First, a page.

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Press Box: Wainwright provides a valuable teaching moment

by Greg Jackson | September 4, 2022 at 1:09 a.m.
Cardinals starting pitcher Adam Wainwright throws during Saturday night's game against the Cubs at Busch Stadium in St. Louis. (Associated Press)

I feel the description “national treasure” is overused, especially when it comes to sports.

It’s not that I think it’s disrespectful to the Nicolas Cage movie that premiered in 2004. It’s just how can hundreds of people all be considered national treasures? Where do you draw the line? What are the criteria?

So when I use the phrase myself, I’m not messing around.

My “national treasure” moment occurred last Sunday night while waiting for a baseball game to start.

I was sitting at my desk in the News Tribune office, writing a high school team’s season preview story, when I glanced up at the TV and noticed an ESPN camera crew was set up behind Adam Wainwright in the St. Louis Cardinals bullpen.

Usually we have the TV muted in the office, so at first I just assumed ESPN was getting a close-up of Wainwright warming up before his 384th career MLB start. But when I looked up again a few seconds later, another camera angle showed Wainwright talking.

I quickly grabbed the remote control and turned the volume up.

As it turns out, Wainwright was mic’d up as he was throwing wamup pitches to Yadier Molina prior to ESPN’s “Sunday Night Baseball” game.

“I’ll tell you, in my earlier years, I never would have agreed to do this,” Wainwright said. “But so many times, I get asked about my warmup routine.”

Wainwright discussed the differences in his routine from the average pitcher. He doesn’t spend as much time playing long toss and warming up. He only pitches off the mound and focuses on keeping the ball down in the strike zone.

He emphasized how a bad warmup session should not dictate what you do in a game.

He said when he came up through the Braves minor league system, he would throw two bullpen sessions between starts instead of just one.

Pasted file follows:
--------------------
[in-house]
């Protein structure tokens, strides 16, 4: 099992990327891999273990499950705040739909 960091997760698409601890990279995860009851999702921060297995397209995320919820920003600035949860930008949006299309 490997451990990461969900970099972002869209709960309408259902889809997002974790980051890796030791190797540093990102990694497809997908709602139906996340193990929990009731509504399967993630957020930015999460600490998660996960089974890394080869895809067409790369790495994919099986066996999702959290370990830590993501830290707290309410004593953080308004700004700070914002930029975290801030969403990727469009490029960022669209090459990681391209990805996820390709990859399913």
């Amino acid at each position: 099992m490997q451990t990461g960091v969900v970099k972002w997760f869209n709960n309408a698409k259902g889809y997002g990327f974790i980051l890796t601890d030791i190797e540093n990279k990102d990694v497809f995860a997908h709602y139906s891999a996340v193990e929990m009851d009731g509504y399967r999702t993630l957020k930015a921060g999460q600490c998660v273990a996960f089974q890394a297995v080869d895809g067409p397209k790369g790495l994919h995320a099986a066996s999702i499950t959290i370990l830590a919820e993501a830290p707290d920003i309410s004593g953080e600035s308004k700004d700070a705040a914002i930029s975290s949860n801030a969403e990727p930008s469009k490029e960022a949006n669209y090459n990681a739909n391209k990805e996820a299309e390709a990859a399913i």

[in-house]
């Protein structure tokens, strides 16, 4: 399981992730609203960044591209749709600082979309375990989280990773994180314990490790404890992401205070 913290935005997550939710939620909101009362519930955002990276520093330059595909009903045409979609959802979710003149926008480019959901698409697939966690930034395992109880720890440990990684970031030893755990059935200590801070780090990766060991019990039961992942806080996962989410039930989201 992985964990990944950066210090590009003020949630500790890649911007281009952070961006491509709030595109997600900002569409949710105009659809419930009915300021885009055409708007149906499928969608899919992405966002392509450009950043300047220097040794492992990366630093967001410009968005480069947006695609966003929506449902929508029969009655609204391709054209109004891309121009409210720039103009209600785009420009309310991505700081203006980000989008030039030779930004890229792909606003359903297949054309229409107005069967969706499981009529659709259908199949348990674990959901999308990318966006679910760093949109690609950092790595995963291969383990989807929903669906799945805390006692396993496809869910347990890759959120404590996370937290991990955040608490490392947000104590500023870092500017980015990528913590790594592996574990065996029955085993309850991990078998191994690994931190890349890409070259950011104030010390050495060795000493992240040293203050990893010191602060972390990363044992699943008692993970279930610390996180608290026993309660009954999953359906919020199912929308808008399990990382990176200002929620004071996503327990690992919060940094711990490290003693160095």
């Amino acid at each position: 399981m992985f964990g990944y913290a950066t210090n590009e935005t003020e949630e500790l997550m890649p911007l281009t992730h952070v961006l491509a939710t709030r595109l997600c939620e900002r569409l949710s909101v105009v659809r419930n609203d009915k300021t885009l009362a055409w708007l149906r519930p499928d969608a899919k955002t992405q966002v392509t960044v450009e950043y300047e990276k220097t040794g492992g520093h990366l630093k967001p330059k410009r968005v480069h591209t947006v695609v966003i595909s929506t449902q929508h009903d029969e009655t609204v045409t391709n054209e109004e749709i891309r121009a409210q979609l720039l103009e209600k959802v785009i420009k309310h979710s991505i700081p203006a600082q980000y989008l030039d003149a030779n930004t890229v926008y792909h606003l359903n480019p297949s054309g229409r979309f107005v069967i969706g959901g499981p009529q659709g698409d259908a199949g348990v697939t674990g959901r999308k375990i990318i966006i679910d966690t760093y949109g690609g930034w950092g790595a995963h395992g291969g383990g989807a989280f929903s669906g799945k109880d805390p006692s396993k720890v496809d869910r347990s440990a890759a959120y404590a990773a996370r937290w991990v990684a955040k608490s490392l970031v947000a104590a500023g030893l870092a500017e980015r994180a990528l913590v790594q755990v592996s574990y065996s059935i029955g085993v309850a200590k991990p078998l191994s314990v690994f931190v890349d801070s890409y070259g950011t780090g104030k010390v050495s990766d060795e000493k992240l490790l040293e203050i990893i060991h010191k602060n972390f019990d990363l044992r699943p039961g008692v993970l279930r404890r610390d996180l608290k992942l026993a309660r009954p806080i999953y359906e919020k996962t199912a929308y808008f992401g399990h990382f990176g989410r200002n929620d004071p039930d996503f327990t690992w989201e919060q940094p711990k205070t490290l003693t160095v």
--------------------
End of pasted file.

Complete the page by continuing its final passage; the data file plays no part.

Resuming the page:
He noted how a pitcher’s routine should never become superstition, something I know I was definitely guilty of as a teenager.

“I’m hoping this right here brings a little excitement to our game of baseball, because I love when they do this kind of stuff in the NFL,” Wainwright said.

By the time the 14-minute pregame session was finished, it became clear to me. Wainwright was giving a free tutorial to a national audience, something we don’t see every day.

He also delivered some funny lines.

“All you pitchers at home are laughing at me, too, because I’m grunting throwing 88 (mph). Give it time.”

“If that cutter right there stays right there, (the Atlanta Braves are) going to be in trouble.”

The Cardinals are paying him millions of dollars to pitch, but when he retires, Wainwright has guaranteed he’ll get paid millions to be a color commentator on baseball broadcasts.

At 41 years old -- and with another win Saturday night -- Wainwright has shown his stuff is good enough to pitch at least another season, if he so desires.

But as long as he sticks around baseball, he’ll always be a national treasure.

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